Challenge Additive manufacturing (AM) is a relatively new manufacturing technique where material in the form of powder, filament or liquid is added layer by layer until a near net shape part is formed. Initial research shows that AM has huge potential to become a significantly more environmentally friendly manufacturing method when compared to more traditional methods. However, AM is not without its limitations as materials and other inputs to the process can contain high embodied energy, meaning that they can actually be less efficient if not used correctly.  

Solution The MESSO Research group, CIT, together with Depuy Synthes are collaborating to firstly quantify the environmental impact of an AM process using experimental testing. Once an in-depth understanding of the energy usage of apart from birth to death has been obtained, the AM method will be optimised to reduce the environmental impact of the process relative to traditional manufacturing methods. 

UN SDG Alignment GOAL 9: Industry, Innovation and Infrastructure

Team Andrew Cashman (CIT), Michael D Murphy (CIT), Donal Og Cusack (Depuy Synthes)

Making sustainable transport available to everyone

Challenge NAPSS2030 challenges unsustainable forecasted growth in Irish vehicle ownership, which is due to rise by 35% to 2.56m vehicles in 2030 (compared to 2014 baseline level). This growth has adverse environmental and societal impacts both nationally and globally in terms of emissions, utilisation of natural resources, pressure on infrastructure and unequal access to transportation.    

Solution NAPSS2030 addresses the challenge of ‘runaway’ car ownership growth through the marriage of ‘Autonomous-Driving’ technologies & ‘Mobility-on-Demand’ applications.   Integrating these features within a National Autonomous Pod Sharing Service will create a gigantic breakthrough whose innovation centres around the following interlocking components: 

The Pod; An electric, 3 seat, 3 wheel, enclosed moped that is the most efficient mode of travel for 74% of ALL car trips with three persons or less.
Automated Roving; Automated-valet-parking and independent slow, occupantless roving.
Shared-Mobility; Smart-phone bookings, vehicle-2-grid communication and GPS tracking will allow up to 100% utilization 24 hours a day of vehicles. 

The NAPSS2030 vision is to remove 600,000 vehicles from our roads and to eliminate 2Mt Co2e by 2030. 

UN SDG Alignment GOAL 11: Sustainable Cities and Communities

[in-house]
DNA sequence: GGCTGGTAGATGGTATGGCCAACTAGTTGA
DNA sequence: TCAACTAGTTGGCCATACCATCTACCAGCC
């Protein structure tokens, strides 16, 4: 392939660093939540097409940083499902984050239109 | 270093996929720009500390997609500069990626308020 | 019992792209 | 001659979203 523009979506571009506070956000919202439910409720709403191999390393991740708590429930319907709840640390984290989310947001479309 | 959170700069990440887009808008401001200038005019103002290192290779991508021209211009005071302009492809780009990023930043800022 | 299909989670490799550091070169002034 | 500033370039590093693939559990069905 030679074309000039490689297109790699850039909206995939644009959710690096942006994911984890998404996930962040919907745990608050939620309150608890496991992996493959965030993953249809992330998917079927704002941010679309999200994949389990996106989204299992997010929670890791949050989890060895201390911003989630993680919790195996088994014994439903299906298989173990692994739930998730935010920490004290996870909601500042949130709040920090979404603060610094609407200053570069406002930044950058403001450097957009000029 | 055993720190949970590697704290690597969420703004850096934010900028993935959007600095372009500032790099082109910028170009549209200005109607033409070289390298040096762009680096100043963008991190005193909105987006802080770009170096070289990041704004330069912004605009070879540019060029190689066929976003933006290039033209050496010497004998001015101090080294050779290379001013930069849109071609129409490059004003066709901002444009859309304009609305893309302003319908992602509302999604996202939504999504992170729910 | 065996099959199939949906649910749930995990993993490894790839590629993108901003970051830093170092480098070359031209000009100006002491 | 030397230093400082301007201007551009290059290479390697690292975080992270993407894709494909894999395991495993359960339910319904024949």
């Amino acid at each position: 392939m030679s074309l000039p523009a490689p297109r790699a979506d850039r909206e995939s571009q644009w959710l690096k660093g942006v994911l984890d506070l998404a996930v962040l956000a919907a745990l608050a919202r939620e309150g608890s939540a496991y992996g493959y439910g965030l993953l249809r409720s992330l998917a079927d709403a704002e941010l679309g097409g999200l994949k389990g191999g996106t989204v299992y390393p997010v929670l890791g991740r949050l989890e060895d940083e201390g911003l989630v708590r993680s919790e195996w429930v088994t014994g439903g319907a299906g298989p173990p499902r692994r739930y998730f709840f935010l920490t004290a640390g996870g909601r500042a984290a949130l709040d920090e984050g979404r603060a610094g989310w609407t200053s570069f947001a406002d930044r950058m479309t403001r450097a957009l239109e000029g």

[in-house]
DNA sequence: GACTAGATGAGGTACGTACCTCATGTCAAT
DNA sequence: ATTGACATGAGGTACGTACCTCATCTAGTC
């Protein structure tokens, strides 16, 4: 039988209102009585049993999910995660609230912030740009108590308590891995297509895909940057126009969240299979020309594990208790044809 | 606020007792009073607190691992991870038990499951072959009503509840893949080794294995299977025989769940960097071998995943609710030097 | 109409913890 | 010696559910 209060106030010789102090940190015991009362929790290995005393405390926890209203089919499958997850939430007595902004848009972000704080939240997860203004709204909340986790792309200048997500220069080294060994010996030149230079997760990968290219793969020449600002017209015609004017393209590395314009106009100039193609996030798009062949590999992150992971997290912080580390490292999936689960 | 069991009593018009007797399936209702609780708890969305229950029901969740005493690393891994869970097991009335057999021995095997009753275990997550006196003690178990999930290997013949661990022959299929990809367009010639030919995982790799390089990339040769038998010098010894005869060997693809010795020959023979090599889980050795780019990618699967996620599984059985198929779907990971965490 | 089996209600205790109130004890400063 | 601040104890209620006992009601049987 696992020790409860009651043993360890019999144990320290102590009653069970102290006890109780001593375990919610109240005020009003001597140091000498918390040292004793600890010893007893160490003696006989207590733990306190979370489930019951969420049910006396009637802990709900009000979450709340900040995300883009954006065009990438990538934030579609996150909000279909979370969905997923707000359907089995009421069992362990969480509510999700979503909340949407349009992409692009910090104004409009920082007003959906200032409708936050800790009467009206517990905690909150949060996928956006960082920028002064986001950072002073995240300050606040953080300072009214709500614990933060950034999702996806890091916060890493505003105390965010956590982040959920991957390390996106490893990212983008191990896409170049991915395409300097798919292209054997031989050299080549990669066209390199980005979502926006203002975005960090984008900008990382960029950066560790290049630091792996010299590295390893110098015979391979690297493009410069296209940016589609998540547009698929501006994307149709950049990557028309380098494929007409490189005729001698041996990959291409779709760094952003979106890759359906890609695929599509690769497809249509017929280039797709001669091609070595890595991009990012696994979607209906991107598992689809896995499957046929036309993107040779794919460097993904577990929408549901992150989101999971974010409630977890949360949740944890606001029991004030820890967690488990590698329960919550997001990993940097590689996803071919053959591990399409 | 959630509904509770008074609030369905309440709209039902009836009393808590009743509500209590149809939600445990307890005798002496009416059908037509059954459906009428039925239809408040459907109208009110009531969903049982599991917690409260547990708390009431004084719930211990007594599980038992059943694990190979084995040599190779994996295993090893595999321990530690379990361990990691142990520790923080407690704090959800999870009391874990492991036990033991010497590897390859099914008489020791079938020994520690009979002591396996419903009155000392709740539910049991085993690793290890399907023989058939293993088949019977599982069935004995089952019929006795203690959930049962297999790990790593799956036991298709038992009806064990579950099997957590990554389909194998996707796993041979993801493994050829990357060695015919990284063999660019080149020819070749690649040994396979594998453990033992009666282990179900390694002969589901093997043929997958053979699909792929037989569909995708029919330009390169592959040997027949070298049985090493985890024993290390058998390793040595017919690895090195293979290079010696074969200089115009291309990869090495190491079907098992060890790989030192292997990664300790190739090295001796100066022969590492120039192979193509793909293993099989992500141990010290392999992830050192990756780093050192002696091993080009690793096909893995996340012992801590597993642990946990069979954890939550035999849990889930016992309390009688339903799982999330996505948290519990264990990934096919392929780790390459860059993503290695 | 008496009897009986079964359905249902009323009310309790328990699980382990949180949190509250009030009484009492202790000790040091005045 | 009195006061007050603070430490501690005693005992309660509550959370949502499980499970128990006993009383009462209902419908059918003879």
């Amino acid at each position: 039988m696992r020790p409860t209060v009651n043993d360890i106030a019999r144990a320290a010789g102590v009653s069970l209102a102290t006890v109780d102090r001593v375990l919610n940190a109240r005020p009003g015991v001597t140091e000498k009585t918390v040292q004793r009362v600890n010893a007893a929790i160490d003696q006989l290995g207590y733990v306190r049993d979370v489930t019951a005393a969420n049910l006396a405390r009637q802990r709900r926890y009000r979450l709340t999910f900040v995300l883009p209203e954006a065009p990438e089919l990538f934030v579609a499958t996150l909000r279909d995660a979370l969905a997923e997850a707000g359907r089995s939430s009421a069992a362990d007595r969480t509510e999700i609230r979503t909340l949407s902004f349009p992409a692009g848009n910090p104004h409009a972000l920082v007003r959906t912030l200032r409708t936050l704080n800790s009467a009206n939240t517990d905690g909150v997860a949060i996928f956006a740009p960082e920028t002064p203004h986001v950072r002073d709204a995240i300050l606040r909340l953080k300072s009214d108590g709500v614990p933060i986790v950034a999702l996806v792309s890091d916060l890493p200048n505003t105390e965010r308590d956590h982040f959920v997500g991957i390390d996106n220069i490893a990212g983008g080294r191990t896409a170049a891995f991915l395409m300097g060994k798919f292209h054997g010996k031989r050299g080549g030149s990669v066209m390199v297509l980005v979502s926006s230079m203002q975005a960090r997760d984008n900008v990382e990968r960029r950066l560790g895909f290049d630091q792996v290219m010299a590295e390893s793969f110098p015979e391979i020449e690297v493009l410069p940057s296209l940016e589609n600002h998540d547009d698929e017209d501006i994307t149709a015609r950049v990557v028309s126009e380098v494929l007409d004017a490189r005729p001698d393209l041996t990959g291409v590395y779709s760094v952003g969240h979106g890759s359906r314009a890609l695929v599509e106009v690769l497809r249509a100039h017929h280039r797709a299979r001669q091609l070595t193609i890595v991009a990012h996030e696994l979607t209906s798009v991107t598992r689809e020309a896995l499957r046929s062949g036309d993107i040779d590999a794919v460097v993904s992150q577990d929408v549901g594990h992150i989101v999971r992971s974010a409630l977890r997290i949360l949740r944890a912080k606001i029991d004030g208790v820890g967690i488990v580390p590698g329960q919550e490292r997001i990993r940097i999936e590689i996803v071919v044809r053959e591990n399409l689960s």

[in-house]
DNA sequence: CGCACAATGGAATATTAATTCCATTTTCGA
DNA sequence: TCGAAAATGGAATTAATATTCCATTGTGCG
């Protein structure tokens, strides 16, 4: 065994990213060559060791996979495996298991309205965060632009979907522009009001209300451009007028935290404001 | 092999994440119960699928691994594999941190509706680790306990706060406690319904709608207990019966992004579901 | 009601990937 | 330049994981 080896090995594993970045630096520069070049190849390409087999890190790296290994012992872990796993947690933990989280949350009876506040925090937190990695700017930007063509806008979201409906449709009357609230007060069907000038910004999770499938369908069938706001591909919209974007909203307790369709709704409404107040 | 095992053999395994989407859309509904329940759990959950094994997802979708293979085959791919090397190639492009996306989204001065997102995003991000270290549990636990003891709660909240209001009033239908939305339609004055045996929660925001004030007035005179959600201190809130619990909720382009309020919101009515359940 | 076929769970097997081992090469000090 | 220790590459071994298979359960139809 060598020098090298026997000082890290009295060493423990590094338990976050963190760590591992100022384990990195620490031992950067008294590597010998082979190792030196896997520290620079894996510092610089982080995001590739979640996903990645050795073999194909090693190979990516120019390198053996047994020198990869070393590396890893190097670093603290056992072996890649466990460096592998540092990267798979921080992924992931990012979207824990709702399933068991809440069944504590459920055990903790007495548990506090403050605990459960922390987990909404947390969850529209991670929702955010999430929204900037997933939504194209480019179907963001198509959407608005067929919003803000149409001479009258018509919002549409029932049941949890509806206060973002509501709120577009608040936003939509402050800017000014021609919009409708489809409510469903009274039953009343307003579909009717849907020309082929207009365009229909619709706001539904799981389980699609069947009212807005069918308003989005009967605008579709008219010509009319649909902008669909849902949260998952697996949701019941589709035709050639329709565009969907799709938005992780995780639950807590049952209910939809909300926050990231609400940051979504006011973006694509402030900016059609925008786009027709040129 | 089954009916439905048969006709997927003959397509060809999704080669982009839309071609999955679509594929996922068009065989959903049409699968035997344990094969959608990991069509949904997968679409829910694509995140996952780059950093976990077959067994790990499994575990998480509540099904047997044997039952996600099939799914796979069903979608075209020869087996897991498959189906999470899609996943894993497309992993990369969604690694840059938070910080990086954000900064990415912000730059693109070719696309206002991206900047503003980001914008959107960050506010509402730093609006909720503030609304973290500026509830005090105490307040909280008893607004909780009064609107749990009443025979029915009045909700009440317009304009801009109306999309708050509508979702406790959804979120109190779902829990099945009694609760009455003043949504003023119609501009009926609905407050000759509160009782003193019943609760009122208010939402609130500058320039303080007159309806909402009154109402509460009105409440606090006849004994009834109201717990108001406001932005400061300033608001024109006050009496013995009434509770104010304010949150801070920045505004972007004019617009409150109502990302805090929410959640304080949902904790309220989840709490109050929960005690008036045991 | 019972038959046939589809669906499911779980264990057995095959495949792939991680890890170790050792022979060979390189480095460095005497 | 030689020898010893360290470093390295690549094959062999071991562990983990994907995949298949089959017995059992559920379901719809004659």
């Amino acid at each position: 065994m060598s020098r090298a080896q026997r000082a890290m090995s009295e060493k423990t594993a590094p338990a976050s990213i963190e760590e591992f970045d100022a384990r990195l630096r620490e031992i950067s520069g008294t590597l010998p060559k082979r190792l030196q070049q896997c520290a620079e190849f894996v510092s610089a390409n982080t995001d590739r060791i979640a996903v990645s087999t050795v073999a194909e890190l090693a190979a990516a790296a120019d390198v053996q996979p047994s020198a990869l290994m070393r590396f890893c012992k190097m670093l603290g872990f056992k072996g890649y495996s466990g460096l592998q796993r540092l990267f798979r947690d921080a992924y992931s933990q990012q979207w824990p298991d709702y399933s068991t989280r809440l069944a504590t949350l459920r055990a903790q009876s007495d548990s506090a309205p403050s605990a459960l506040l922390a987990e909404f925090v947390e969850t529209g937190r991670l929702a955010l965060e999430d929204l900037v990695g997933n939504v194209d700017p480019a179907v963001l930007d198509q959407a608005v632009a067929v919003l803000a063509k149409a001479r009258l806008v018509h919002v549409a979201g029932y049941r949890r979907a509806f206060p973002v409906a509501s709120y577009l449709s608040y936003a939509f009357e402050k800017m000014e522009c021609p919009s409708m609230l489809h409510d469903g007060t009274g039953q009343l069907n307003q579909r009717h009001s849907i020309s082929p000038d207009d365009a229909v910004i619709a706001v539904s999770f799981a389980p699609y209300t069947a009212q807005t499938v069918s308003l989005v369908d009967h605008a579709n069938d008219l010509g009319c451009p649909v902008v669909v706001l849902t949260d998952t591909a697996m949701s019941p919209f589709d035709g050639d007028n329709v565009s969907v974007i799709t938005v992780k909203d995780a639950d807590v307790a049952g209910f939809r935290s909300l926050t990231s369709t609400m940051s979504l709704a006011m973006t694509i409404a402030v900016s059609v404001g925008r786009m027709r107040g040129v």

Team Yuansong Qiao (Athlone IT), Leo Creedon (IT Sligo), Michael Newham (Call-A-Pod)

Reducing transport emissions through smart mobility

Challenge The private car is king: transport accounts for 20%, passenger cars 10%, of Ireland's greenhouse gas emissions. To reduce this to zero, or close to, will require a whole-society shift in mobility behaviour from high- to low- or no-emissions transportation. Previous efforts have been piecemeal, such as individual initiatives based on only one discipline (e.g., Engineering/Economics/Psychology), or policies with opposing impacts (e.g., promoting the bike to work scheme while also delivering additional road capacity which fosters car-dependence). 

Solution SMILE brings together multidisciplinary expertise from computer science, engineering and social sciences to design an evidence-based mobility ecosystem centred on a trip decision-making app. The app will inform, educate and motivate users towards low- or no-emissions modes with a user-friendly interface making accessing eco-modes seamless. It will also personalise trip guidance to be optimised to the user, utilising sensors to harvest actual mobility behaviour and machine learning will optimise the nature and presentation of choices to maximise eco-mode choices. These data will be used to inform transport services and infrastructure planning and policy, and ultimately to bring about the shift in mobility behaviour from high- to low- or no-emissions transportation. 

UN SDG Alignment GOAL 13: Climate Action

Team Sam Cromie (TCD), Brain Caulfield (TCD), Shane Dunny (AECOM)